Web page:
Brandon McCarthy Flashes Ace Stuff For Arizona Diamond In Spring Debut
It was only in September 2012 that questions about whether or not Brandon McCarthy still had a future in baseball were being raised after the right-hander suffered a fractured skull as a result of being hit by a line drive.
On a Wednesday afternoon in Arizona nearly six months later the incident, it’s safe to say that McCarthy has put those questions to rest for good.
The Arizona Diamondbacks had known that he was in good shape going into the season, but were still anxious to see how their big free-agent pitching acquisition would fare in a game situation. McCarthy passed that important test with flying colors at the expense of some of the Cincinnati Reds‘ brightest: Billy Hamilton, Joey Votto and Ryan Ludwick, who were all set down on strikes in the first inning.
McCarthy added one more to that tally before the end of his two-inning outing, finishing his day having given up three hits and a run that was scored on a sac fly.
Slated to be the Diamondbacks No. 2 pitcher after signing a two-year, $15.5 million contract in the off-season, McCarthy looked every bit as advertised, showing good control right off the bat.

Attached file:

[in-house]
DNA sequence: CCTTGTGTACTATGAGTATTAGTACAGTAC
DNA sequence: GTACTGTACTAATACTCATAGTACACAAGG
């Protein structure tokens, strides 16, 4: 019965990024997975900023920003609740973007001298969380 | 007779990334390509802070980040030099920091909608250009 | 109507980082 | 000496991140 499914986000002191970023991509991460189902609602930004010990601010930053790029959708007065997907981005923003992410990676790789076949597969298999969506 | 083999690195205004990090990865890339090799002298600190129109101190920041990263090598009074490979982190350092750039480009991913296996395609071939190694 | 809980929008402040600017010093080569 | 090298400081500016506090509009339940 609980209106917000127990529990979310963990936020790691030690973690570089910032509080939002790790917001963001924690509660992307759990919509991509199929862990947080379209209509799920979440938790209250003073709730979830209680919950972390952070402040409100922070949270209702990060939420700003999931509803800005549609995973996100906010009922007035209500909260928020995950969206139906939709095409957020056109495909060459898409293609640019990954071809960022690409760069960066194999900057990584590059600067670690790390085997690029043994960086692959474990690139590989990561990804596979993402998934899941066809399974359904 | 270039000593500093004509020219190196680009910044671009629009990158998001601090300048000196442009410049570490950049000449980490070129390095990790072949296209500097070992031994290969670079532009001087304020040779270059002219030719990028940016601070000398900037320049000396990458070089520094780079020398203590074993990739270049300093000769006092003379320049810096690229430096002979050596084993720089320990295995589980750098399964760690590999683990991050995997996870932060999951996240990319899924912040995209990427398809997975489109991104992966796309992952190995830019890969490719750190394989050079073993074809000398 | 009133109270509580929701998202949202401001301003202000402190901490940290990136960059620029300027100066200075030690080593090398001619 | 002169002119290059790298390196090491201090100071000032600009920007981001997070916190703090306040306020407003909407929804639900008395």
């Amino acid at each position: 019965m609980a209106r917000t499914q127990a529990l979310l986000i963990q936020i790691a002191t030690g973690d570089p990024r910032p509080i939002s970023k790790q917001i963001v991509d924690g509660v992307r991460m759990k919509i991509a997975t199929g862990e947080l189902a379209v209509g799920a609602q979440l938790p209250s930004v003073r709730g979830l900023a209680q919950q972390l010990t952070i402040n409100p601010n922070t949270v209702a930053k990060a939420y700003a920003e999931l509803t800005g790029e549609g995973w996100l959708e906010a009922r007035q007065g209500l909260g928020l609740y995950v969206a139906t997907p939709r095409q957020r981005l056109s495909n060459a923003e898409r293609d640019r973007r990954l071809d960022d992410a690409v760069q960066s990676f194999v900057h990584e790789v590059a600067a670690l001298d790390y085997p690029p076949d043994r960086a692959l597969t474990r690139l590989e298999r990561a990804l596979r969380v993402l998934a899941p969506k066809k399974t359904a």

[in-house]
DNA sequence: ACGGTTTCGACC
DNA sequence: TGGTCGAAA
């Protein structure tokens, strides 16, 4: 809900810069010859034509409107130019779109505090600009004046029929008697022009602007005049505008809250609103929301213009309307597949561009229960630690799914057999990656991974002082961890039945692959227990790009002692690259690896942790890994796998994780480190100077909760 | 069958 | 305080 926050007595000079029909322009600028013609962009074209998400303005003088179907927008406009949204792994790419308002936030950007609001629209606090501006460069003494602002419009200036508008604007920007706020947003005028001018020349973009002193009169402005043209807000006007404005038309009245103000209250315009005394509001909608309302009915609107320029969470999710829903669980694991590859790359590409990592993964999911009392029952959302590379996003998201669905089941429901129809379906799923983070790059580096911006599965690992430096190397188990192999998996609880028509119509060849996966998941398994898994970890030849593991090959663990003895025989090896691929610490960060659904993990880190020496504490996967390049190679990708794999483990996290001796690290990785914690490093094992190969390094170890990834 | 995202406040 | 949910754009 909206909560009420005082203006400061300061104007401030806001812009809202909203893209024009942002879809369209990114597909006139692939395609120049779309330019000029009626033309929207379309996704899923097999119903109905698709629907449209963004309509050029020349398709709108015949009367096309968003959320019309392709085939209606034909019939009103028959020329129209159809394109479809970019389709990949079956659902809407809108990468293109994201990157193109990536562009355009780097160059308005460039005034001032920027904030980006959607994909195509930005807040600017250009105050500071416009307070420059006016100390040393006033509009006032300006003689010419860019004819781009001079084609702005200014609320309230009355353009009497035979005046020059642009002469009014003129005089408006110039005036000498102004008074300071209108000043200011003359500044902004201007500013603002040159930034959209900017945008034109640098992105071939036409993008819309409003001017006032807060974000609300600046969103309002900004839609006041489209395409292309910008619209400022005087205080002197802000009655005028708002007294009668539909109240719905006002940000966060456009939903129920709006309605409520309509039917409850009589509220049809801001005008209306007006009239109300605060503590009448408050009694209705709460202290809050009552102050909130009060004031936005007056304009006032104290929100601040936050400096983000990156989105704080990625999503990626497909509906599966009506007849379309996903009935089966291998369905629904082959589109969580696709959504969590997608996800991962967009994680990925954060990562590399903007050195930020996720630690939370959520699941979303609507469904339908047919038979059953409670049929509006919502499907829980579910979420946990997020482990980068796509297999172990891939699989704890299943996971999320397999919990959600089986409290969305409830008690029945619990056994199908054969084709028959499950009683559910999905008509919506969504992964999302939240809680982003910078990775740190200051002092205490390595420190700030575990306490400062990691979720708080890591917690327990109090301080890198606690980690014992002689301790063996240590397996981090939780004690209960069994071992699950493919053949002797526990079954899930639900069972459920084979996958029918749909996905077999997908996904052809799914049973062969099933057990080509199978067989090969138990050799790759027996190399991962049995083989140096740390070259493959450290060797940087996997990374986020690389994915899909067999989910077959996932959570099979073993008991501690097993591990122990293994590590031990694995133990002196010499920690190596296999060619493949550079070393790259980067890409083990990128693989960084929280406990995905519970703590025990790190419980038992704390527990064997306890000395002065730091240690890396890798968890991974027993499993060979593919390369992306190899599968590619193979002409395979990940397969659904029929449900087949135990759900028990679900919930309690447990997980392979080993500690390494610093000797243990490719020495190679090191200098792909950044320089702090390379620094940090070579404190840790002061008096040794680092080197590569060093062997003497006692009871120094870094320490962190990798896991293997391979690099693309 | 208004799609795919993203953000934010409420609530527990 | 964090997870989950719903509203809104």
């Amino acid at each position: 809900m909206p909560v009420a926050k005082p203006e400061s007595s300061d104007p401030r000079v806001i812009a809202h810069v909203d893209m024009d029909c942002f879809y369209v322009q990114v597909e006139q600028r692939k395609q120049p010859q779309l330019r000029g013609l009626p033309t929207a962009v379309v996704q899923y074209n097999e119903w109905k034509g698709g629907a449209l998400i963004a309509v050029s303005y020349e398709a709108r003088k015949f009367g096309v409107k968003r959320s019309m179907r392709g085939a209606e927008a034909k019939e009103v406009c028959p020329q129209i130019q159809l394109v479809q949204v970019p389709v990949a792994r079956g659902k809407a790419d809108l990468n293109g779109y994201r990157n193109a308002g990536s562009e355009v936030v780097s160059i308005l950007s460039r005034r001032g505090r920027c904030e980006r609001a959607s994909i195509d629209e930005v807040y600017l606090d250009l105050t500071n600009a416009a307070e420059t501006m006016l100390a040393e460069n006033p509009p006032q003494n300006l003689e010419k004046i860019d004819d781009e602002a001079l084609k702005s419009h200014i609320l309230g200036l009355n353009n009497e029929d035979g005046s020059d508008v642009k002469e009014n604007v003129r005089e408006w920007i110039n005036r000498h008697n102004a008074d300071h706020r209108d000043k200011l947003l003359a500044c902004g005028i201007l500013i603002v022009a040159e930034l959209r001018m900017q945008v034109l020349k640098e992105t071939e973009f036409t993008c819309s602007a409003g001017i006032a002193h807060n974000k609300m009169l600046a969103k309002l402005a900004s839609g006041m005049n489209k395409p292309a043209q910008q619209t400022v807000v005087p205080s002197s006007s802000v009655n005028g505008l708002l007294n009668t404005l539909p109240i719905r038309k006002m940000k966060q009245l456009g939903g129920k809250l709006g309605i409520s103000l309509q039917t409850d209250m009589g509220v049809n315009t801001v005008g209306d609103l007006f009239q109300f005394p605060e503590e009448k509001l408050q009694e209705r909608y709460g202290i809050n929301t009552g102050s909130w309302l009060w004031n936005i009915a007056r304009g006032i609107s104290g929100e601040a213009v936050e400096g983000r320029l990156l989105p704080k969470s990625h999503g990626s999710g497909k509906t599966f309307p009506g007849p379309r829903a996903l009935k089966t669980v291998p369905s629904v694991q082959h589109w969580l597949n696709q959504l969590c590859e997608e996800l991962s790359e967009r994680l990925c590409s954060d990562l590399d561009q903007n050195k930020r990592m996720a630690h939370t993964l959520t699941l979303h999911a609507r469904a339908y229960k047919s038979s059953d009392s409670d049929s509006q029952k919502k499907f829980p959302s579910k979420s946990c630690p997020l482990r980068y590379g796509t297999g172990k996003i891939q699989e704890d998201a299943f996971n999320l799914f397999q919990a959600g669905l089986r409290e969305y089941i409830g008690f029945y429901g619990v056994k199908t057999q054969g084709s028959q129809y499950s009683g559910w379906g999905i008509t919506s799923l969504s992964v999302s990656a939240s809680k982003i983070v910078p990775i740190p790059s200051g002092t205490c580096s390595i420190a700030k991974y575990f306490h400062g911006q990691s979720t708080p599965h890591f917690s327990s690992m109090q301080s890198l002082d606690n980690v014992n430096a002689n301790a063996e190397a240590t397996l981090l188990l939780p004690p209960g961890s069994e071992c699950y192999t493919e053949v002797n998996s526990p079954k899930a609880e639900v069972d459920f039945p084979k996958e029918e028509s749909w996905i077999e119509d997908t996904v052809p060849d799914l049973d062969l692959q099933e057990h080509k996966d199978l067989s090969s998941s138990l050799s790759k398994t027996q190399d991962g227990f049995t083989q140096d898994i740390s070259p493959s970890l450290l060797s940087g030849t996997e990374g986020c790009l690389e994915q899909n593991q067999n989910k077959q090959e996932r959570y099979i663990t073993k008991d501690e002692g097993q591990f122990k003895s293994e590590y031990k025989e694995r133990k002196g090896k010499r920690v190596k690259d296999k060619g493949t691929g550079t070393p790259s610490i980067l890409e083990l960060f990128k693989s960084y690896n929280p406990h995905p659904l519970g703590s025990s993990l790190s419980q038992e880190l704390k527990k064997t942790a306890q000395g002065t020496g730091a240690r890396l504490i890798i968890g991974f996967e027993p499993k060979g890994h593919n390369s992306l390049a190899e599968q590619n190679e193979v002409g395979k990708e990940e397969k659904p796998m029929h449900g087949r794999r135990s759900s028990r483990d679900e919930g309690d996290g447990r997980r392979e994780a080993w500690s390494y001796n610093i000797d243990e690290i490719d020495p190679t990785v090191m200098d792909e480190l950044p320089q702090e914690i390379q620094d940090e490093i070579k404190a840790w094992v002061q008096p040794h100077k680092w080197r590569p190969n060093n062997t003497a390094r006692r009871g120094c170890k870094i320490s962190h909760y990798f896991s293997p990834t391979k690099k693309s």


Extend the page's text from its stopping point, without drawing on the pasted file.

The four strikeouts may have came as a result of batters like Votto and Ludwick not being quite up to speed yet, but if McCarthy can improve on his 6.15 career K/9 while maintaining his 4.8 fWAR form in 2012, he might just quickly push Ian Kennedy as the current ace of the club before long.
After all, it’s not as though his talents have ever really been in question. Health has been the only major obstacle that McCarthy has faced so far because he’d been bothered by shoulder issues throughout his career in the bigs prior to the freak accident near the end of 2012.
Whether the former is something that will continue to come up has yet to be seen, but the lingering questions about the latter should be totally put to rest by his spring debut with the team.
MLB Rumors: Top 5 Landing Spots For Aramis Ramirez
Aramis Ramirez is about to sign his last contract in MLB, so it could be more about comfort than money. Read More